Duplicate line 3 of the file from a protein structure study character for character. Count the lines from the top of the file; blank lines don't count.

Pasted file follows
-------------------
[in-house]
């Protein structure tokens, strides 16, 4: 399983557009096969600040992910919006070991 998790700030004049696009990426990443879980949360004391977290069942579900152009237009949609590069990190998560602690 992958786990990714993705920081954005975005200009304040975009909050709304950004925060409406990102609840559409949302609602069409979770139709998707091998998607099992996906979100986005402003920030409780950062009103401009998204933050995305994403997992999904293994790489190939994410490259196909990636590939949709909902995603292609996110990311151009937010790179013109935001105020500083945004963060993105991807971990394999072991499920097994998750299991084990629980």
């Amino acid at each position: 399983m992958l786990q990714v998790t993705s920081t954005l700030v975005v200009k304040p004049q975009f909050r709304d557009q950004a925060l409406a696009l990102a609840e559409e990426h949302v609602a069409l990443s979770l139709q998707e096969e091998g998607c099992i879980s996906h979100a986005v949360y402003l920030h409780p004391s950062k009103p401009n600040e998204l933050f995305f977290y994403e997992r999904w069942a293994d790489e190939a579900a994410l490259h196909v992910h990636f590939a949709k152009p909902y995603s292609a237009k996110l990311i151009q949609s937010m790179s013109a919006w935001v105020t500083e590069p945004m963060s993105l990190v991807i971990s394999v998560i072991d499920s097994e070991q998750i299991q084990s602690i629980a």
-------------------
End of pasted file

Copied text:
């Amino acid at each position: 399983m992958l786990q990714v998790t993705s920081t954005l700030v975005v200009k304040p004049q975009f909050r709304d557009q950004a925060l409406a696009l990102a609840e559409e990426h949302v609602a069409l990443s979770l139709q998707e096969e091998g998607c099992i879980s996906h979100a986005v949360y402003l920030h409780p004391s950062k009103p401009n600040e998204l933050f995305f977290y994403e997992r999904w069942a293994d790489e190939a579900a994410l490259h196909v992910h990636f590939a949709k152009p909902y995603s292609a237009k996110l990311i151009q949609s937010m790179s013109a919006w935001v105020t500083e590069p945004m963060s993105l990190v991807i971990s394999v998560i072991d499920s097994e070991q998750i299991q084990s602690i629980a």